A SE­CU­RITY CRI­SIS TWO YEARS IN THE MAK­ING

Qatar Today - - DEVELOPMENT > TECH TALK -

The Heart­bleed bug, which was made pub­lic in early April, has alerted in­ter­net users to the pos­si­bil­ity that their se­cure trans­ac­tions might not have been that se­cure after all.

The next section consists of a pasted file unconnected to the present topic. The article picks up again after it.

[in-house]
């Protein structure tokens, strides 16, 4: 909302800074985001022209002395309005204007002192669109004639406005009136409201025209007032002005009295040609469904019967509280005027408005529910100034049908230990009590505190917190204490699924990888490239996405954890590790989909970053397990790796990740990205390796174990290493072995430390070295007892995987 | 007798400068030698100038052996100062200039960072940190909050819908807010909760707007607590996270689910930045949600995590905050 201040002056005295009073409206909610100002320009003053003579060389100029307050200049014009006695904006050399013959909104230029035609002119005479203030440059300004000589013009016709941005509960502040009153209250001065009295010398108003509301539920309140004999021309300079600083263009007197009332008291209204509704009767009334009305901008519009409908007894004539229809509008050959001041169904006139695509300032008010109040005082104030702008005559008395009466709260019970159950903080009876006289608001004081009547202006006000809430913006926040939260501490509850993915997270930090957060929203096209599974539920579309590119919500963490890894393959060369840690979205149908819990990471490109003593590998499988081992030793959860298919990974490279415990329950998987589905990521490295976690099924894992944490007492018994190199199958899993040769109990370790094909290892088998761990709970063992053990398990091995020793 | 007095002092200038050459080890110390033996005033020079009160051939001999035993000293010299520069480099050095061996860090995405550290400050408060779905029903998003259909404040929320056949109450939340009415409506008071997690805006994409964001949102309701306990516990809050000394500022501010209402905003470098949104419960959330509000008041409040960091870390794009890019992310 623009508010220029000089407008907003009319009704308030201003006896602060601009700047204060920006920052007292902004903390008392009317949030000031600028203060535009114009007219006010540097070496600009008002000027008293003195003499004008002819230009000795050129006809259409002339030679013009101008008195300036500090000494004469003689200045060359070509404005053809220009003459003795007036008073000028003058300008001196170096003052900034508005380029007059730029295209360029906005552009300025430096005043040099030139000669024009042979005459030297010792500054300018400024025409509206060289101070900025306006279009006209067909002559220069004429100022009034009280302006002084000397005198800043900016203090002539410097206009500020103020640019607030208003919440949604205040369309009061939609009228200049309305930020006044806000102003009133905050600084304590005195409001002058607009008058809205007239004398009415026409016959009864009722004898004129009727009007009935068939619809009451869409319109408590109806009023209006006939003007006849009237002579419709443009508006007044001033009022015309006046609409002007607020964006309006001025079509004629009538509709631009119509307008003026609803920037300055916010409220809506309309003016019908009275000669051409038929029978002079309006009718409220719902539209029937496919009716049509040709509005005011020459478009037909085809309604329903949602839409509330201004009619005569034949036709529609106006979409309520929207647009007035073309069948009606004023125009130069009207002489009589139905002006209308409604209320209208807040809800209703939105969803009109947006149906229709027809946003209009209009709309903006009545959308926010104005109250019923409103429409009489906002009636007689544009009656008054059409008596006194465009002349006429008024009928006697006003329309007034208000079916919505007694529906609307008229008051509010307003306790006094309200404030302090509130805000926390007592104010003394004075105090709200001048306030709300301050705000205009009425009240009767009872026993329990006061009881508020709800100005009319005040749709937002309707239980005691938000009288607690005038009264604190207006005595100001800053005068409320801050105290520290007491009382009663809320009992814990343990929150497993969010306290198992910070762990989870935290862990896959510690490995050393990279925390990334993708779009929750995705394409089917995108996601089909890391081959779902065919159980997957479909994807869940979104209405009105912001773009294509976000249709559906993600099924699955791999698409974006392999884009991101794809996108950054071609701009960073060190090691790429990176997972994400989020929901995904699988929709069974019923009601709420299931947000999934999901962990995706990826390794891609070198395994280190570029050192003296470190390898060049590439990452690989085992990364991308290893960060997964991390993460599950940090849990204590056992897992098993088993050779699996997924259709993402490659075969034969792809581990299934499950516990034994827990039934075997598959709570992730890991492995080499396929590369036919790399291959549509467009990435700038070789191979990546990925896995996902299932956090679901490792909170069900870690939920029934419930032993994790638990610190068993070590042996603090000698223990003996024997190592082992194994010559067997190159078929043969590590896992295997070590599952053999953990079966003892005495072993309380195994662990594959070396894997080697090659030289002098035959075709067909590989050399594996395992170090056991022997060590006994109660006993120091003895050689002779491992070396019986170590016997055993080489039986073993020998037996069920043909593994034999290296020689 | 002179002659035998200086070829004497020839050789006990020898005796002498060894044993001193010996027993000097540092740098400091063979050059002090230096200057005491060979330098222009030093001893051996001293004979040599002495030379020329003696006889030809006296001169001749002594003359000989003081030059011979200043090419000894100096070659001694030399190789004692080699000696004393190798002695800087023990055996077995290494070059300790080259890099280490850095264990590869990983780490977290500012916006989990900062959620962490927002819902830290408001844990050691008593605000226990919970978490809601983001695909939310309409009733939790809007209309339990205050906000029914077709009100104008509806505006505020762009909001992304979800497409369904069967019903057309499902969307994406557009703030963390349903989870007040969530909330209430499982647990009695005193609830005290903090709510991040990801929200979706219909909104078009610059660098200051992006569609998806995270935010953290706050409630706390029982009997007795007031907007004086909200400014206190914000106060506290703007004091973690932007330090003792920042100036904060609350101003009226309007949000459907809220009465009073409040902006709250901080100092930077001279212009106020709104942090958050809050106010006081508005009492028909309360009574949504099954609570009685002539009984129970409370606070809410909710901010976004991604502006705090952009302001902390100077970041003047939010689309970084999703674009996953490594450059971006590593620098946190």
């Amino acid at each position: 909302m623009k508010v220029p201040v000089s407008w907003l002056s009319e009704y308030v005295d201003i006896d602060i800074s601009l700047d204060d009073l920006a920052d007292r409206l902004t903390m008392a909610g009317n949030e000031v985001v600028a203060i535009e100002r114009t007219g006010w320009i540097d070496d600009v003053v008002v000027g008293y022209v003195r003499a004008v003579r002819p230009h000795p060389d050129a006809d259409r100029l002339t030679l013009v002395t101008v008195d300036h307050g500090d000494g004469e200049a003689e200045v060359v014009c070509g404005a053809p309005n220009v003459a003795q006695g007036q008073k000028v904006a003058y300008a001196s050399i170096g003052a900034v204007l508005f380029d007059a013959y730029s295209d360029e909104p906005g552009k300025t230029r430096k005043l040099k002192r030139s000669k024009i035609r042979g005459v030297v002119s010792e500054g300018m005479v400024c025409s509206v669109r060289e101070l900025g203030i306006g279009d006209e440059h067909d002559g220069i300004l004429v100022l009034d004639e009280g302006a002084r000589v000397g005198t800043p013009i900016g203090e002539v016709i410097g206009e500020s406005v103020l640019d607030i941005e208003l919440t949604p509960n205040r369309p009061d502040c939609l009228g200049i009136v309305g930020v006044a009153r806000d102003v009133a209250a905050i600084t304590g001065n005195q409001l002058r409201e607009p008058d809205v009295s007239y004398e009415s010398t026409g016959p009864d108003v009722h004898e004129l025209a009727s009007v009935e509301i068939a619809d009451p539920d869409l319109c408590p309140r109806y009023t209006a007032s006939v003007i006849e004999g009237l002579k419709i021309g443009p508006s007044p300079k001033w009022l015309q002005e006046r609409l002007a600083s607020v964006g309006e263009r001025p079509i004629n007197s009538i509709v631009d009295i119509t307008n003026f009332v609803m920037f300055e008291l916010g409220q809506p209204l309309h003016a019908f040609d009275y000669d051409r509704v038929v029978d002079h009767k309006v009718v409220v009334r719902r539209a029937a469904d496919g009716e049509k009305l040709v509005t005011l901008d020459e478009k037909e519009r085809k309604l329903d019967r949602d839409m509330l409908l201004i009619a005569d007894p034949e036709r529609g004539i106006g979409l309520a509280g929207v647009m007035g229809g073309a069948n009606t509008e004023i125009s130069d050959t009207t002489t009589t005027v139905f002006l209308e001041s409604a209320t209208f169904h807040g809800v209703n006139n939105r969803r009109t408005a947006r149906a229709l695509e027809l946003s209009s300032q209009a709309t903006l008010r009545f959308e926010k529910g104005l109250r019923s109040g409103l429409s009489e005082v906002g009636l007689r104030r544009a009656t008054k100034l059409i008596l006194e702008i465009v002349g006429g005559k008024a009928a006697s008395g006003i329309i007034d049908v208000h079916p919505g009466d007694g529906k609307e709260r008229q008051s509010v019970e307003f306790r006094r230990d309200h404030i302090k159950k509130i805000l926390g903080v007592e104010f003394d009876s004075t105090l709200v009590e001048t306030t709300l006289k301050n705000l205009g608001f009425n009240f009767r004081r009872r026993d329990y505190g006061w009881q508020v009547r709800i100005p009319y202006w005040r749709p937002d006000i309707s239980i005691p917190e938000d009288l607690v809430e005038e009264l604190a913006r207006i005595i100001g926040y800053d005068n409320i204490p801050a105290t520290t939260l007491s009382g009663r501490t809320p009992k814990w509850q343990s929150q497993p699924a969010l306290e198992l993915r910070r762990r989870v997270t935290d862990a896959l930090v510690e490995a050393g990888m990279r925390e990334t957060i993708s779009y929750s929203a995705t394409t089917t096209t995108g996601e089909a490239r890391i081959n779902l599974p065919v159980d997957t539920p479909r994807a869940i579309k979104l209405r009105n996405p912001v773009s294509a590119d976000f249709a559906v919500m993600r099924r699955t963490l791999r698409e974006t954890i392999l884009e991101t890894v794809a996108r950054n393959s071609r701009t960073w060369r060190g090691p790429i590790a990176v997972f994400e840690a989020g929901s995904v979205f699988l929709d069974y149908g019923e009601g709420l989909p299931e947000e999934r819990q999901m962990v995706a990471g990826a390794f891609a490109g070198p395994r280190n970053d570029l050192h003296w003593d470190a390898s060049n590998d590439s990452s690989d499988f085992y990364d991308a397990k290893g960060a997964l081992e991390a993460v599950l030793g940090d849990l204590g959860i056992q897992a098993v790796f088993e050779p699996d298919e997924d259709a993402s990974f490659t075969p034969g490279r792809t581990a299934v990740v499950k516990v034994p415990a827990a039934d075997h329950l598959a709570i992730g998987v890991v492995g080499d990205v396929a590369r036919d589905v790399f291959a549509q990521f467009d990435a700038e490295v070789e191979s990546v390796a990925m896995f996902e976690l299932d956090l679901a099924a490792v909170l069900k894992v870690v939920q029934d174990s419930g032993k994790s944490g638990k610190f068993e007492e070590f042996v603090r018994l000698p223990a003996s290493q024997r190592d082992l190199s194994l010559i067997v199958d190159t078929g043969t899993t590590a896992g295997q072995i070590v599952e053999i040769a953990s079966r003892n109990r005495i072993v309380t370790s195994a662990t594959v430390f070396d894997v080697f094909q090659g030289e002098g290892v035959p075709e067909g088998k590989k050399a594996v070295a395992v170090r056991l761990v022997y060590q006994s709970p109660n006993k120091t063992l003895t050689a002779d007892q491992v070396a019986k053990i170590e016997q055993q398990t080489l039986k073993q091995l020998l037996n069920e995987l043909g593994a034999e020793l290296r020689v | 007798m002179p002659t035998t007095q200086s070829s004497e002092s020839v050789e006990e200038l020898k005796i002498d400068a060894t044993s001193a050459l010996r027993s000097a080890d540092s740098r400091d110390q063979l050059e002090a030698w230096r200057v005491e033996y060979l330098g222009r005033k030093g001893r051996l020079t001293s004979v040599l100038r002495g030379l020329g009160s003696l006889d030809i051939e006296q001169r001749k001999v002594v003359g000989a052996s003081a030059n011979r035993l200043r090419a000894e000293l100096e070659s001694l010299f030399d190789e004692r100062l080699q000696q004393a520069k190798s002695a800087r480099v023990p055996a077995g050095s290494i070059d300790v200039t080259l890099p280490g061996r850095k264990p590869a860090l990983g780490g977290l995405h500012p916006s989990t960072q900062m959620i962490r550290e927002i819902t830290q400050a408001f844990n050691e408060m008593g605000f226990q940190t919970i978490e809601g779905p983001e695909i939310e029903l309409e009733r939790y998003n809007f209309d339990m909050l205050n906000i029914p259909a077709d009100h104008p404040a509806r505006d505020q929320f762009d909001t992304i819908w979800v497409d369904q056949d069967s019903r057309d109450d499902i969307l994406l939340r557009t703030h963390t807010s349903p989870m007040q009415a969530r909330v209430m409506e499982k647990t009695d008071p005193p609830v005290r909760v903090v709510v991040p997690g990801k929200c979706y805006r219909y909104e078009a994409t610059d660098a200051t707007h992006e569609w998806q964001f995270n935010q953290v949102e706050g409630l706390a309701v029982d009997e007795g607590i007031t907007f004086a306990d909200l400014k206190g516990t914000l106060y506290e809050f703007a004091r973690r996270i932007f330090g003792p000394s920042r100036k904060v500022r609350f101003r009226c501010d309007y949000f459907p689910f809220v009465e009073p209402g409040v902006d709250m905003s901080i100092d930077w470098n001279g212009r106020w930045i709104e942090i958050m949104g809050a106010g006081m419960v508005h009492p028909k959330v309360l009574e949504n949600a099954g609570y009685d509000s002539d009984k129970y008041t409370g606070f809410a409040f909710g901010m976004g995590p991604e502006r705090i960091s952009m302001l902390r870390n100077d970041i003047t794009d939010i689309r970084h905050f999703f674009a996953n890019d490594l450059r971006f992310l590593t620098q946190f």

Dis­cov­ered by a pro­gram­mer at Google, this bug has ap­par­ently been present in the OpenSSL pro­to­col for about two years now. Lu­cas Zaichkowsky, En­ter­prise De­fense Ar­chi­tect at Ac­cessData, said, “Es­sen­tially the SSL en­cryp­tion makes net­work and in­ter­net traf­fic un­read­able to any­one who in­ter­cepts it, thereby pro­tect­ing the sen­si­tive data and per­sonal in­for­ma­tion be­ing trans­mit­ted. The gist of the vul­ner­a­bil­ity is that at­tack­ers who ex­ploit it are able to steal the en­cryp­tion keys from in­ter­net servers and desk­top soft­ware us­ing OpenSSL and use those keys to de­crypt the data. Even if the soft­ware is patched, pre­vi­ously cap­tured en­crypted com­mu­ni­ca­tions can be still de­crypted us­ing the com­pro­mised keys.” It could po­ten­tially al­low hack­ers to steal pass­words, credit card data or even So­cial Se­cu­rity num­bers from two-thirds of web­sites that use this kind of en­cryp­tion. Gov­ern­ments and several com­pa­nies like Google and Face­book ad­vised users im­me­di­ately to change their pass­words; how­ever the first of the cy­ber­crimes re­lated to Heart­bleed are start­ing to come through with the Canada Rev­enue Agency re­port­ing the theft of So­cial In­surance Num­bers be­long­ing to 900 tax­pay­ers. The man who hacked into the site over a six-hour pe­riod was promptly ar­rested.

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